: Lessons In Navigation
20th March 2019
could have got a bit hairy today. Fortunately
it didn’t but there were several reminders of things
to do and not to do, navigation-wise.
first lesson, though I say it myself, was a master class
in organising the fox, the goose and the corn so that
we could have linear walk, end up at a pub and still
be able to pick up all the vehicles.
A and C met at High Newton where car C was left and
the occupants drove off to meet Car B at Ghyll Head
Reservoir. Lesson number two: Don’t bore your
readers with unnecessary detail! Sorry.
number three: If the clag is down and the only reason
you have parked at your chosen place is to see a view
that can’t be seen- change your plan to avoid a road
of plan- started walking from High Ludderburn instead
and headed south in the hope of finding Gummer’s How
and the even more remote hope that we might actually
see something when we got there.
number four: Don’t place all your navigational
reliance on one piece of technology. The
Outdoor Map Navigational system on my phone
let me down. Again.
locked up and when I reloaded it all it
showed me was the trail of where we had
been- a blue wiggly line on a blank screen.
I had been in Blake Home Plantation before
and had a good idea (and memory of) where
we were heading. It was no problem
whilst heading through woods alongside a
we emerged onto open fell that was a different matter.
Visibility was poor.
number five: When walking in mist remind the team
to make sure that each person is able to see the man
in front and the man behind. Adjusting the advice
accordingly, of course, for the front man and the tail
end Charlie. Or in our case, tail end John. John
stopped to take a telephone call. We forgot about
John then made a telephone call. “Don,
where are you? I’ve tried shouting and there has been
no reply”. Lesson number six: Sound doesn't travel
well in damp air.
was able to give a description of where he was so I
set off in search. Lesson number seven: Even if the
map isn’t showing, you can use the track on your screen
to reverse your steps.
number eight: Do it properly. It is so easy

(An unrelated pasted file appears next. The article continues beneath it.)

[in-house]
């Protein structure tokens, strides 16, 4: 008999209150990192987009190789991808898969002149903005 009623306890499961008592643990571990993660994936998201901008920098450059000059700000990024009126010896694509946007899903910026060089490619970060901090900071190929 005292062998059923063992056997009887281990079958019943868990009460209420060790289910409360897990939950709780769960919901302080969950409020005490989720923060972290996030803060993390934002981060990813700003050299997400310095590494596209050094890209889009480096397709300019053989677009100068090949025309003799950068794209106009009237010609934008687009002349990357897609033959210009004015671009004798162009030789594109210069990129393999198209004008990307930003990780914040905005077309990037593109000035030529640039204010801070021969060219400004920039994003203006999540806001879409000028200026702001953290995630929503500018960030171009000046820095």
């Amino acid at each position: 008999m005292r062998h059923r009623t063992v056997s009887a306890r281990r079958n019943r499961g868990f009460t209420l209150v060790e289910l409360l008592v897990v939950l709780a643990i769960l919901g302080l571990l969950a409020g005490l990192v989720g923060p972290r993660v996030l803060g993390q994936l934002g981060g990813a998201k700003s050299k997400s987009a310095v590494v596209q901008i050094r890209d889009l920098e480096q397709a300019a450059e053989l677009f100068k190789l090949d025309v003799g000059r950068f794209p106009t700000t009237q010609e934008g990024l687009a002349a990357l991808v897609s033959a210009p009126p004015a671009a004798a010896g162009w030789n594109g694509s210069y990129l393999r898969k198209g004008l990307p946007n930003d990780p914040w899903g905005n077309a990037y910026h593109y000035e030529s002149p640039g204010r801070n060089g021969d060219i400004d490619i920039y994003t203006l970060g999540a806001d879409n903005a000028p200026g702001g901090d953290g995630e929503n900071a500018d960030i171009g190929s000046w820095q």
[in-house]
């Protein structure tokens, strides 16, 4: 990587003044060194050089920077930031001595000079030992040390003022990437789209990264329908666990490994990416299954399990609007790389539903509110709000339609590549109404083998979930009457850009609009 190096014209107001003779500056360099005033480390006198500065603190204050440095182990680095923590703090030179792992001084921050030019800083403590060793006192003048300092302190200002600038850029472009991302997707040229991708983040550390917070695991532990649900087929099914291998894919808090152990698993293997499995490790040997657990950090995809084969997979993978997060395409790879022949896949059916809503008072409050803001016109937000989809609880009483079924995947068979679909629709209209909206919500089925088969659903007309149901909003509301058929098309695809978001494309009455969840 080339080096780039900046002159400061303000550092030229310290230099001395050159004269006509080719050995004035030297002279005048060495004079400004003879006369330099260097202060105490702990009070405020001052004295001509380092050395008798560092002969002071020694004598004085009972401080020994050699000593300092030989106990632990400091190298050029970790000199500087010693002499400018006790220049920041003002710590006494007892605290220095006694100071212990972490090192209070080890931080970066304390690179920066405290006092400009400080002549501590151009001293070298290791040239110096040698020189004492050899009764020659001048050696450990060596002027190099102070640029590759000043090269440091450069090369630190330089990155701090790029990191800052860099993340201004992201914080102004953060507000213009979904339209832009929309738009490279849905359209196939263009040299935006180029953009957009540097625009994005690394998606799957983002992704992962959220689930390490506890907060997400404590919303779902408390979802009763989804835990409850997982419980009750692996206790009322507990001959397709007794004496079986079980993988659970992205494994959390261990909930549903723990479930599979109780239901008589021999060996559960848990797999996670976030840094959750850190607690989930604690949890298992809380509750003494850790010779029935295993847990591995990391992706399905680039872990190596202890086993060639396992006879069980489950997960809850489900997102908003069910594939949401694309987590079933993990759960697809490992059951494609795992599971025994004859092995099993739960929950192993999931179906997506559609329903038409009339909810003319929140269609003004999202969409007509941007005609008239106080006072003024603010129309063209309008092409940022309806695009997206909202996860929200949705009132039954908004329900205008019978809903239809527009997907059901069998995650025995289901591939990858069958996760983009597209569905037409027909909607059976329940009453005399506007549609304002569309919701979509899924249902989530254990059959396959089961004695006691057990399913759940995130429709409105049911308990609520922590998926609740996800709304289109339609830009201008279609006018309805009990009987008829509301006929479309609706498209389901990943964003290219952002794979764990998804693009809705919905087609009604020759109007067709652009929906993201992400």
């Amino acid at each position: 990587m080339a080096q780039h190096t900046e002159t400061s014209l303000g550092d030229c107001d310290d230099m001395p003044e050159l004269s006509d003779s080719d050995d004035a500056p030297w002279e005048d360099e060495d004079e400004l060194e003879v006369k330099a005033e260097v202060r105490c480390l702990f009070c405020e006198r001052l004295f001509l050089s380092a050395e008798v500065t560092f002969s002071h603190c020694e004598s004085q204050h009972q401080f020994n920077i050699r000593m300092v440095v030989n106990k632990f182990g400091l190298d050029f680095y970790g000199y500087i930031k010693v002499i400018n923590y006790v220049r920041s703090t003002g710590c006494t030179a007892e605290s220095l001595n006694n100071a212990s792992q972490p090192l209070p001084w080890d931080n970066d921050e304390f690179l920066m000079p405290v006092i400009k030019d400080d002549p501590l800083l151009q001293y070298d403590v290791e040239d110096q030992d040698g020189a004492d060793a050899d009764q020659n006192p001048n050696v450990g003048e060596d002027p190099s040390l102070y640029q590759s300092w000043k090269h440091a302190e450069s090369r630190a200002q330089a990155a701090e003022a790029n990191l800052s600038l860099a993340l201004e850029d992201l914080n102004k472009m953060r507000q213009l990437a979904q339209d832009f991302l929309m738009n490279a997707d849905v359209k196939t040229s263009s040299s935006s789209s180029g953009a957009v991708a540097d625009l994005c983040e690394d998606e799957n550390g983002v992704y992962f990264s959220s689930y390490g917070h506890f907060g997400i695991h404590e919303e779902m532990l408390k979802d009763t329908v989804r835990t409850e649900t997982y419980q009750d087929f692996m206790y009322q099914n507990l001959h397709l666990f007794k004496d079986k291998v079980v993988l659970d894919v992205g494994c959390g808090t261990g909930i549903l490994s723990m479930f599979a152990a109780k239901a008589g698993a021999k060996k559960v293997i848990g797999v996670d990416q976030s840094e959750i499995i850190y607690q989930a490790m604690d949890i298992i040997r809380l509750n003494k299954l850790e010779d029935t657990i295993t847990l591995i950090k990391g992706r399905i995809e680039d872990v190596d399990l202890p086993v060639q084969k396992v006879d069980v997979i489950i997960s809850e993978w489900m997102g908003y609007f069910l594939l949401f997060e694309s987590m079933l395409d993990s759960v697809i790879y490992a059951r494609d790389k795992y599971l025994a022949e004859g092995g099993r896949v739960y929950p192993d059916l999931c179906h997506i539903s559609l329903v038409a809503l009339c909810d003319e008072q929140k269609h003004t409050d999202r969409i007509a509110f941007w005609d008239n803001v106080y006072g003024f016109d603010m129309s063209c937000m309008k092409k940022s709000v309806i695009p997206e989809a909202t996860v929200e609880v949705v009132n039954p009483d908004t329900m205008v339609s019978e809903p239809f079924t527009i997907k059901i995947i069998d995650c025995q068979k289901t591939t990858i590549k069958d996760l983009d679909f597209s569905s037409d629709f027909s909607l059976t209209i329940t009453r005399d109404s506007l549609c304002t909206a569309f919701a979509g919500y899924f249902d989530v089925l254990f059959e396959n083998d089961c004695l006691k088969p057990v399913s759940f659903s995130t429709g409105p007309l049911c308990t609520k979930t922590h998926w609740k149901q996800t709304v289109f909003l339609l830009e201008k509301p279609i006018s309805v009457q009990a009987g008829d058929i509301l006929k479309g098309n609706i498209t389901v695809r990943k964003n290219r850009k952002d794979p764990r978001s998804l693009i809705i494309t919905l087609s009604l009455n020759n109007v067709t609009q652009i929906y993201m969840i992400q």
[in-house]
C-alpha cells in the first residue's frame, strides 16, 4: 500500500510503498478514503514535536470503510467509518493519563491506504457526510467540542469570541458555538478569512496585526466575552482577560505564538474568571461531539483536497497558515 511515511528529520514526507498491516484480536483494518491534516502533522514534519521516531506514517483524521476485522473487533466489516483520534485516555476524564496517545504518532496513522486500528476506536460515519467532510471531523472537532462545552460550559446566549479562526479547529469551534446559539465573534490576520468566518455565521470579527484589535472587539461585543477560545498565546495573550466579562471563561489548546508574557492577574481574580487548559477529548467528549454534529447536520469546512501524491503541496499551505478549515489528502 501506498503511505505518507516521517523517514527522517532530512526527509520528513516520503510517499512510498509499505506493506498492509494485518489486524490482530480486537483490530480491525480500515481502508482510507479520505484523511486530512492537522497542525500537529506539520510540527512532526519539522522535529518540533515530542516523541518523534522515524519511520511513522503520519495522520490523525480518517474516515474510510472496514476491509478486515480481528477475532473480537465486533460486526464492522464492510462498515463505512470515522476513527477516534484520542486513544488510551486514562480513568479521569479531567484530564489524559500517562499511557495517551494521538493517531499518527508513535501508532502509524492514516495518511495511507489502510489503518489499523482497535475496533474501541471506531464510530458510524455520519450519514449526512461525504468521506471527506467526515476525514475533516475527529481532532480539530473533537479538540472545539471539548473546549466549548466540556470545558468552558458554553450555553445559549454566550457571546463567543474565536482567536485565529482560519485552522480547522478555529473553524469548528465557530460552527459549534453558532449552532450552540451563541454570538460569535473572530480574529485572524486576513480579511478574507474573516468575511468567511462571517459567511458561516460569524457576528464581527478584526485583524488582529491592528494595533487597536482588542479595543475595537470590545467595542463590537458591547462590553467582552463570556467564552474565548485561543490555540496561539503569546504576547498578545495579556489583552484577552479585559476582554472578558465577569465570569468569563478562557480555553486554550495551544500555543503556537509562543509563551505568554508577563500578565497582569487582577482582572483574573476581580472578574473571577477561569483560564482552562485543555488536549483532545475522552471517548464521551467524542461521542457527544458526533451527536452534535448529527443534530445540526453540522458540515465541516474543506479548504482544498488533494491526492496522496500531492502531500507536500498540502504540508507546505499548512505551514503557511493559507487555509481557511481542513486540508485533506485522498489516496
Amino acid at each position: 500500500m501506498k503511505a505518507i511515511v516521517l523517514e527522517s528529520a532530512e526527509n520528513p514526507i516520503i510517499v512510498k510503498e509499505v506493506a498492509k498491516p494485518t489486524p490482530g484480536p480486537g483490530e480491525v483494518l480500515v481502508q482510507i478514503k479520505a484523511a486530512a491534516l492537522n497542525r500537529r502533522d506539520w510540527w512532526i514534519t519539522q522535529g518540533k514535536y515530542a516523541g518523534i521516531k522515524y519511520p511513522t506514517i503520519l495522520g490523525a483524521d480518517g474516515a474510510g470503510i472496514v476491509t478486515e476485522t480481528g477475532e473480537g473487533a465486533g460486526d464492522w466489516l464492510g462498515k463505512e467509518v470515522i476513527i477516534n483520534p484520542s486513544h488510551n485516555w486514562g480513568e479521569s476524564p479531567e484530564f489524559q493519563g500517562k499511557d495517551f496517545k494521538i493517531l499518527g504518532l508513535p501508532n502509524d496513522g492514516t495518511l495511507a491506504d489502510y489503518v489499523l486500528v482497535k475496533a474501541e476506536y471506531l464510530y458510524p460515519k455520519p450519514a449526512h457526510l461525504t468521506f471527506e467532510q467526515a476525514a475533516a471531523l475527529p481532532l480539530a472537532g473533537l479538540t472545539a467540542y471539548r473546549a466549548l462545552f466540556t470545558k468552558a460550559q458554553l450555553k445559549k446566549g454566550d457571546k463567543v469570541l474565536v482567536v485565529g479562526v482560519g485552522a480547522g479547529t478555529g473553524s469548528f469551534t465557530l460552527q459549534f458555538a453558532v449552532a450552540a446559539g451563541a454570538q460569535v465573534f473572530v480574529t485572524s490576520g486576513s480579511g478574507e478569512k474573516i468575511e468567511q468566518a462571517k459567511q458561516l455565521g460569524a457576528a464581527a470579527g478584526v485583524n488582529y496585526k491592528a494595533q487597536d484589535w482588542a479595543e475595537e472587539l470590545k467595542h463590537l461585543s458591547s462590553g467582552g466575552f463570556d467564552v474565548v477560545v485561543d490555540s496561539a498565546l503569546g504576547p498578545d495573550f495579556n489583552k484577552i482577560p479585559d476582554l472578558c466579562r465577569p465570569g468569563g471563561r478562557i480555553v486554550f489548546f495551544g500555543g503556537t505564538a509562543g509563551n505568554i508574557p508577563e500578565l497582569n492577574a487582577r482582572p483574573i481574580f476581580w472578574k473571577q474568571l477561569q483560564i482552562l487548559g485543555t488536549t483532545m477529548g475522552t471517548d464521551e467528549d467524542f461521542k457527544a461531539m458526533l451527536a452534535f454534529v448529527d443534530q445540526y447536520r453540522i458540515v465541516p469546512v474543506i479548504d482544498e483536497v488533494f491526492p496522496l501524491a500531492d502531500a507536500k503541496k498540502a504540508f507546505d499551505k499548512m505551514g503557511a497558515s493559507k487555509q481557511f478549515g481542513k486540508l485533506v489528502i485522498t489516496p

in mist to drift off an assumed line and that is the
mistake I made.
then made a telephone call. “Don, where are you?
I’ve tried shouting and there has been no reply”. Somehow,
he had found his way to the group. I was now the
missing person. However, I had now got the hang
of tracking back and was able to find them.
put my phone away and got out my Garmin. Yes,
my secret weapon. A proper mountain gps albeit
a few years old and only holding the 1:50k map. It
took us directly to the summit of Gummer’s How. Lesson
number nine: In the wild, use decent equipment, not
so-called smart phones for navigation.
suspect we are the only people this year to have climbed
Gummer’s How, one of the best view points over Windermere,
knowing that there would be nothing to see!
lunched shortly afterwards then headed past Sow How....
and on, following Mike B’s footsteps of a few days earlier,
to Simpson Ground reservoir. A first for me. It
looked very atmospheric in the mist.
I had navigated to using, wait for it: Paper! An
OS 1:25k printed version of the planned route for the
walk that I had secreted in my pocket. Lesson
number four in action: You mustn't always rely on technology.
I also had an old fashioned compass in my sac,
just in case.
I did have the said paper and compass,
the truth is that I just followed Mike!
was impossible to get lost once we were back on the
track from Simpson Ground farm. Philip, John,
and the Mikes just followed their instincts. Tony
would have been proud of them. Directly into the
Crown bar they strode gaily, leaving Robin, Stuart and
I to head back north in car C to collect cars A &
number ten: Don’t volunteer to drive!
Wednesday 20th March 2019